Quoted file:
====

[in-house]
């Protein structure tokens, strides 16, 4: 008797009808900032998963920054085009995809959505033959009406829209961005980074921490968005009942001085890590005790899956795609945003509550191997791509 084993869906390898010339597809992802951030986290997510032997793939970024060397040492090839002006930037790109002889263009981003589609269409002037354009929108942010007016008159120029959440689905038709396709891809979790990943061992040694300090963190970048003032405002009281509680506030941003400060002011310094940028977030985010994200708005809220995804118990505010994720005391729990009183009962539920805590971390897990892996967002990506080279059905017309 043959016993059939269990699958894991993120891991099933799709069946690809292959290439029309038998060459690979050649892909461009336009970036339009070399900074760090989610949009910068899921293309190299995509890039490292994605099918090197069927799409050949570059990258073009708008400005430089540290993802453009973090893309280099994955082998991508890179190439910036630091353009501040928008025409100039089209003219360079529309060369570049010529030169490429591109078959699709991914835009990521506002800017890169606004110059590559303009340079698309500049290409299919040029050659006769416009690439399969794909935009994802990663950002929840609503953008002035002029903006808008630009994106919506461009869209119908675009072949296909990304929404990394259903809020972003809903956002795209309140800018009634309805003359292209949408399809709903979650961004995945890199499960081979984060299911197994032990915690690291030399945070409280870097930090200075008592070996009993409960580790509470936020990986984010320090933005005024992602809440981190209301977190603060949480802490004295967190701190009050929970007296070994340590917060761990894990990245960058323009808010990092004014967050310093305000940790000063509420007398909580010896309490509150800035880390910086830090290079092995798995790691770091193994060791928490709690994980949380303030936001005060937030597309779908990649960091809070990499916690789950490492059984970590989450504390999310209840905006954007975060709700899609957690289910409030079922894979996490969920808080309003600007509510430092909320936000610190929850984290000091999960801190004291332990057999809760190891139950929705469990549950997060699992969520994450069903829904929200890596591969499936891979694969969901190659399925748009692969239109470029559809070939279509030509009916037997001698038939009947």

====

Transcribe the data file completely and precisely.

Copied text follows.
[in-house]
């Protein structure tokens, strides 16, 4: 008797009808900032998963920054085009995809959505033959009406829209961005980074921490968005009942001085890590005790899956795609945003509550191997791509 084993869906390898010339597809992802951030986290997510032997793939970024060397040492090839002006930037790109002889263009981003589609269409002037354009929108942010007016008159120029959440689905038709396709891809979790990943061992040694300090963190970048003032405002009281509680506030941003400060002011310094940028977030985010994200708005809220995804118990505010994720005391729990009183009962539920805590971390897990892996967002990506080279059905017309 043959016993059939269990699958894991993120891991099933799709069946690809292959290439029309038998060459690979050649892909461009336009970036339009070399900074760090989610949009910068899921293309190299995509890039490292994605099918090197069927799409050949570059990258073009708008400005430089540290993802453009973090893309280099994955082998991508890179190439910036630091353009501040928008025409100039089209003219360079529309060369570049010529030169490429591109078959699709991914835009990521506002800017890169606004110059590559303009340079698309500049290409299919040029050659006769416009690439399969794909935009994802990663950002929840609503953008002035002029903006808008630009994106919506461009869209119908675009072949296909990304929404990394259903809020972003809903956002795209309140800018009634309805003359292209949408399809709903979650961004995945890199499960081979984060299911197994032990915690690291030399945070409280870097930090200075008592070996009993409960580790509470936020990986984010320090933005005024992602809440981190209301977190603060949480802490004295967190701190009050929970007296070994340590917060761990894990990245960058323009808010990092004014967050310093305000940790000063509420007398909580010896309490509150800035880390910086830090290079092995798995790691770091193994060791928490709690994980949380303030936001005060937030597309779908990649960091809070990499916690789950490492059984970590989450504390999310209840905006954007975060709700899609957690289910409030079922894979996490969920808080309003600007509510430092909320936000610190929850984290000091999960801190004291332990057999809760190891139950929705469990549950997060699992969520994450069903829904929200890596591969499936891979694969969901190659399925748009692969239109470029559809070939279509030509009916037997001698038939009947």